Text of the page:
Chaffee's principal, Thabiti Brown, nominated her for Teacher of the Year.
“Sydney is very lovable,” he told told WGBH News during a recent interview. “Warm personality, big heart. You combine that with her ability to perform and a deep knowledge of content and her deep knowledge of pedagogy and it makes for a really great teacher.”
“There are so many teachers all over the state and country doing amazing work, so it’s a great honor to be able to represent them.”
Chaffee coordinates the Codman Academy partnership with the Huntington Theatre Company in Boston, where her students go twice a month to learn acting and public speaking skills with professional performers.
Her classes participate in the national Poetry Out Loud competition, for which she helps them analyze and memorize a poem that they recite in front of a crowd.
“It’s a deep study of a piece of literature, and they bring it to life on stage,” she says.
Her students also put on a play at the end of the year, another arts- and drama-related exercise that’s “all in the service of literacy,” she explains.
“For some kids it really works and that’s the thing that really engages them,” she says. “And some kids hate it but they’re so proud of themselves after they perform the poem or the play.”
Chaffee also finds time to mentor a group of a dozen female students, from all grades, following them through their entire four-year high school experience.
“I try to make myself really open and available to the kids and have kids know they can come and talk to me about anything they want to,” she says.
The Council of Chief State School Officers, which is the national organization of school officials that administers the Teacher of the Year award, said in a statement that Chaffee “strives to infuse the hard work of learning with joy.” The group lauded her for using education as “a transformative tool for social justice.”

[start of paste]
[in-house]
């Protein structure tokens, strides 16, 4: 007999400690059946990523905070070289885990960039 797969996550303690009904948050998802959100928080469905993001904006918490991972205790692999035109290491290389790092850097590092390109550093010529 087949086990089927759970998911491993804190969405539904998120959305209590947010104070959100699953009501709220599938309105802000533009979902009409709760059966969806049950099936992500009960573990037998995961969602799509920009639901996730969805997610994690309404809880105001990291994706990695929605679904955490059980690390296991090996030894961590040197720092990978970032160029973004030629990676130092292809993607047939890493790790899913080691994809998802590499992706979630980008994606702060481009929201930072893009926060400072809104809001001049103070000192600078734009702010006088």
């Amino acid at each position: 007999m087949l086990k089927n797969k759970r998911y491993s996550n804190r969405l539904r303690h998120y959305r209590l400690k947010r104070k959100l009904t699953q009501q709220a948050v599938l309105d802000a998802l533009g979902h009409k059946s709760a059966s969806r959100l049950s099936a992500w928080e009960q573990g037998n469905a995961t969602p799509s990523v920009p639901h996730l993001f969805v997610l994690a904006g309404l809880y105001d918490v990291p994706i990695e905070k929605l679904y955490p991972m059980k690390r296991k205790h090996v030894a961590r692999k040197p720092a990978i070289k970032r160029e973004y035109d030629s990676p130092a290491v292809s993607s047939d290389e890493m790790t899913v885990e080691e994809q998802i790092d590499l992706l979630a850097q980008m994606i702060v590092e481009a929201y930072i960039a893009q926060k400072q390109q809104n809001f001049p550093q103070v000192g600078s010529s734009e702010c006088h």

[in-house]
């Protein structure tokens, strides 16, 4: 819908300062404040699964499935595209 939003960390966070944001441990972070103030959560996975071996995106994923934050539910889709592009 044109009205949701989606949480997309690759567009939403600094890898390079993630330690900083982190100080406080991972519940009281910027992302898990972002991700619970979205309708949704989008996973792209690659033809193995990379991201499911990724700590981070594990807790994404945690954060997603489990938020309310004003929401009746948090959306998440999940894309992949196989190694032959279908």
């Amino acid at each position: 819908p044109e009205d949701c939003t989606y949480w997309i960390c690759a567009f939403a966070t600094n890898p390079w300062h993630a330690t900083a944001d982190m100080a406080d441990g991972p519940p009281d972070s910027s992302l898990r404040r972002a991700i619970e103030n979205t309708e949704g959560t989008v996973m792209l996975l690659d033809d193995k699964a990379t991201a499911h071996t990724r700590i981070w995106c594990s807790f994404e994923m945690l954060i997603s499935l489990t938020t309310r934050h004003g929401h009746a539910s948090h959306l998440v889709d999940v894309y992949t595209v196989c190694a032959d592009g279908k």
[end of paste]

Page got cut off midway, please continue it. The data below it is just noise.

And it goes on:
“The other state finalists with me are amazing – I was really impressed and humbled,” says Chaffee, who was a state finalist along with fellow alumna Kathryn Contini (BS ’02, M.Ed. ’13), who teaches grade six at Blanchard Memorial School in Boxborough, and pre-K teacher Mary-Margaret Mara.
She hopes to use the spotlight to promote teachers broadly.
“I want to make this about great teaching and learning, and what can we do to help each other get there,” says Chaffee. “I think there’s something really wonderful about teacher appreciation, but how do we go beyond appreciation to respecting, listening to and valuing teachers? This gives me a platform to be an advocate and ambassador for teachers.”
Chaffee believes teachers everywhere deserve support.
“It’s a profession,” she says. “People study their entire lives, and really great teachers are always improving.”
She continues, “There is such an urgency to the work and you want to do it right, but the nature of the work is that there’s always more to do. We always ask ourselves, ‘How do we teach well, and what lessons can we learn in order to do it better?’ That’s what I really appreciated at Lesley.”